Saturday, December 18, 2004

Voyage of Discovery I gave the speech to introduce next year's theme at our region's Christmas Party/Awards banquet tonight. They'd adopted a space theme before I came to the region, with stores being called "Starships" and managers being called "Captains." Area Management are called "Admirals."

Two years ago, the theme was "Reach For The Stars." This past year, it's been "Reach Beyond The Stars." For next year, our theme is going to be "Voyage of Discovery." As in, now that we're beyond the stars, let's see what we discover while we're here.

For my speech, I outlined four ways discoveries can be made, and gave four examples to go with them.

Exploration The most famous example of discovery is Christopher Columbus. Not so famous is the reason why most nations were reluctant to fund his voyage. It wasn't because they were backwards and thought the world was flat. It was because they had good mathematicians around who knew his estimates for the size of the Earth were too small. In fact, even the mathematicians had the Earth too small! Columbus was just wrong.

However, he was still determined to make the journey. And while he didn't come back with the tea and spice and silks he'd set out to find, he still came back with chocolate and coffee and tobacco and gold. The point was he explored, and in exploring, he discovered.

Inspiration The greatest scientific discoveries of the last century were not made in a lab. Many of them were done by a very smart man sitting on a park bench, and were done entirely in his head. Albert Einstein's thought experiments, as he pondered questions like, "What would happen as I get close to the speed of light?" he was able to get his mind around the very interesting answers he found. Inspiration comes as an answer to deep thinking and pondering.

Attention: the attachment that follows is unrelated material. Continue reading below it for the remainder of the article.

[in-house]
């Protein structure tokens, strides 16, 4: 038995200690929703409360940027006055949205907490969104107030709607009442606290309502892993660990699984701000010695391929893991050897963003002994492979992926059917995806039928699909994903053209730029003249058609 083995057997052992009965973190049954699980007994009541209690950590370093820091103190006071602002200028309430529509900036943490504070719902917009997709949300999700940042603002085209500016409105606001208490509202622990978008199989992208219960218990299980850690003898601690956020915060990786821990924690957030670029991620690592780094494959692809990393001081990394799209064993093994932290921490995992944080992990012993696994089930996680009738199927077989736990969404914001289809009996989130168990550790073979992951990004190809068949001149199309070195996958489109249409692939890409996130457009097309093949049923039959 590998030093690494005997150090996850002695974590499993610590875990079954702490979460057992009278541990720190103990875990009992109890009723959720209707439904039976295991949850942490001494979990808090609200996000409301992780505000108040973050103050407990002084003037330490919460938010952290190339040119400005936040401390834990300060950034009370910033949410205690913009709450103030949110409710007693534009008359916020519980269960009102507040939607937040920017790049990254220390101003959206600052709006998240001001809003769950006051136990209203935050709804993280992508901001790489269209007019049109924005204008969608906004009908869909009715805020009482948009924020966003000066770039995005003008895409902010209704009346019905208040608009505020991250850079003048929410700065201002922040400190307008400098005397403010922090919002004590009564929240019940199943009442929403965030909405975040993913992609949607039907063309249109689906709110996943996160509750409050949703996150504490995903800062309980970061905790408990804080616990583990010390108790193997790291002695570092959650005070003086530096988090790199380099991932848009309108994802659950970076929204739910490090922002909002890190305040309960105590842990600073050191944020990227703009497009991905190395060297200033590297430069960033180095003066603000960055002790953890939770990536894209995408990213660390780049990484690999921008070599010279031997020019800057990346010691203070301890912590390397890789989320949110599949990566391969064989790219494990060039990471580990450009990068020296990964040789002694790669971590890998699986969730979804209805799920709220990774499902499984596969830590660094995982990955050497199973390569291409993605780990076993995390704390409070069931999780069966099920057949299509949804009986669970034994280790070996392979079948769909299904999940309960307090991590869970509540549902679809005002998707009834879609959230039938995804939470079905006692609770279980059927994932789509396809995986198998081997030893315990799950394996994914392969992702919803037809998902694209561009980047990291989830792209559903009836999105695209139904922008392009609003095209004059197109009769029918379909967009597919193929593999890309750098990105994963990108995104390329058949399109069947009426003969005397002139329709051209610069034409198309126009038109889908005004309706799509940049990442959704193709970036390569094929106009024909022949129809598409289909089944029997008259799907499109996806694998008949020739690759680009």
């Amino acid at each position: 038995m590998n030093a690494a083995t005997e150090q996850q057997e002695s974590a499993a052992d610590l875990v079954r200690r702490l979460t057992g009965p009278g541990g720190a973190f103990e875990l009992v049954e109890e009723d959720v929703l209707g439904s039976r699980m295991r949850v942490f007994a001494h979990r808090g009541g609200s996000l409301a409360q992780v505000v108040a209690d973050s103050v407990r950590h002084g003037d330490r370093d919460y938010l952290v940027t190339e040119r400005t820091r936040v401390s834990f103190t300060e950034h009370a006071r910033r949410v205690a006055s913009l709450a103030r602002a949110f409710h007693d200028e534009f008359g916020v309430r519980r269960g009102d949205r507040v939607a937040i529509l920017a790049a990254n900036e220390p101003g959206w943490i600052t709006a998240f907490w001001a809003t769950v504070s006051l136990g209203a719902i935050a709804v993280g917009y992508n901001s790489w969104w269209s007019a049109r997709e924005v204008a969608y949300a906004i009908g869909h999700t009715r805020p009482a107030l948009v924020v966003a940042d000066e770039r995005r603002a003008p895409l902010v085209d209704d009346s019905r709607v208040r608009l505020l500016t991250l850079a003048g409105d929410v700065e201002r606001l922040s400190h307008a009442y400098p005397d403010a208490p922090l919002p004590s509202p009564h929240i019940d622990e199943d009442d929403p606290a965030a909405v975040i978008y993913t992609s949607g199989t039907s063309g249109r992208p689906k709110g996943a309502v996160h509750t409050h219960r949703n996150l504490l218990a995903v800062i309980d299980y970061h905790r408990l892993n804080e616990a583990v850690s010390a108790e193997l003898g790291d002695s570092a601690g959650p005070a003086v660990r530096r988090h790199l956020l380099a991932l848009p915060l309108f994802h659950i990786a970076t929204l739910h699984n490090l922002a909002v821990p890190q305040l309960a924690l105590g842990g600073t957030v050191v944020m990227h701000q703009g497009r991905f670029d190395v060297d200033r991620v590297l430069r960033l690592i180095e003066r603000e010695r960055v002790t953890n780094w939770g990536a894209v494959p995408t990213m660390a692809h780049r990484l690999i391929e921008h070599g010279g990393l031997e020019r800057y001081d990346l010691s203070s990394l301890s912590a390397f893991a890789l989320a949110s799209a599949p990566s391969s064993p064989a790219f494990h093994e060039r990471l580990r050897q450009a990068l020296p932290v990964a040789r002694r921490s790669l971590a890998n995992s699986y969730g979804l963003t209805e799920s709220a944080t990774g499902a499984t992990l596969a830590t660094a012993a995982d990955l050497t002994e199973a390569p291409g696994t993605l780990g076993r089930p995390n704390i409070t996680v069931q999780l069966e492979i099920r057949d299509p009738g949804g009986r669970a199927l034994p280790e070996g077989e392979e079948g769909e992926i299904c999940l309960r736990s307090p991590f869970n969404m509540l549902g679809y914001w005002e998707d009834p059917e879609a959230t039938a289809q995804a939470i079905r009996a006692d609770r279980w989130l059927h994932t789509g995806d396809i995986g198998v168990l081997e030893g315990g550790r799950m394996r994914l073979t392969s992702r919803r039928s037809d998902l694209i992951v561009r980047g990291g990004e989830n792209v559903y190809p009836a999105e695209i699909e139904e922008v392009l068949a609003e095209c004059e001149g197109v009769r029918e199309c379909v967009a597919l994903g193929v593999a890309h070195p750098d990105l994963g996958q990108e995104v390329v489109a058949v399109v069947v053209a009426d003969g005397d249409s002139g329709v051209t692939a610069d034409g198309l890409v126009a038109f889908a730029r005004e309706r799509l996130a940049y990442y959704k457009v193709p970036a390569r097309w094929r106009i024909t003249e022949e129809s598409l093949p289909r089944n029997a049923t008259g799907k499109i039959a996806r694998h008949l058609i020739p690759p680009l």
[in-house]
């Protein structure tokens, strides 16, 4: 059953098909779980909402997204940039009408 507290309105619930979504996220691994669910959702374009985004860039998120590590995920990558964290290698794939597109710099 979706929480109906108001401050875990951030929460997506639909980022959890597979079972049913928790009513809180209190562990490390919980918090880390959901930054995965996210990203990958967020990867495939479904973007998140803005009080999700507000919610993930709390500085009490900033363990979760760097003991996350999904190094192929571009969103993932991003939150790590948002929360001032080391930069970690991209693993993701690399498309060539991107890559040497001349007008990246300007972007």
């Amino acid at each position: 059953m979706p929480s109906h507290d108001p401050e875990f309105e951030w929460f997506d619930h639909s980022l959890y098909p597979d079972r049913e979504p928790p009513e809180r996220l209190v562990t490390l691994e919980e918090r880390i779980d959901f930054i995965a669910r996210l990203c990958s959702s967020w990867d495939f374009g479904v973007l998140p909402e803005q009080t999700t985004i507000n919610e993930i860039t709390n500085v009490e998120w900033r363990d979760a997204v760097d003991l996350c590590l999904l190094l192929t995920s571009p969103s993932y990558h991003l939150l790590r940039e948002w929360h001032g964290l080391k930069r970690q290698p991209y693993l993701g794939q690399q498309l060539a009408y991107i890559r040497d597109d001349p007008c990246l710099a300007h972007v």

Observation Nearly everybody knows the story of penicillin. Sir Alexander Fleming found a bit of mold had made its way into one of his Petri dishes containing bacteria. Rather than throwing it out, like you or I would have done, he sat back and observed the results. When he saw the mold killing the bacteria, he set about figuring out what the chemical that had killed the bacteria.

What not as many people know is why he was so quick to observe this was that he'd had a bit of luck with a Petri dish a few years before. That time, believe it or not, he had sneezed, and a little bit of mucus had made it into the Petri dish. A few days later, he noticed the bacteria around the mucus had been destroyed. He discovered lysozyme, a lesser known antibiotic, was a chemical in the mucus.

So by observation, we can discover solutions and answers in places we wouldn't have thought they would be.

Perspiration Thomas Edison is known for this one. He didn't get to the wrong place--he set out to make a light bulb, and he knew it should work, so he kept right on going until he found the perfect filament.

But he also knew the value of hard work, no matter what the results. He once said, "Just because something doesn't do what you wanted it to do doesn't mean it's worthless."

Hard work is bound to get you something you didn't have before, and you'll be better off for it.

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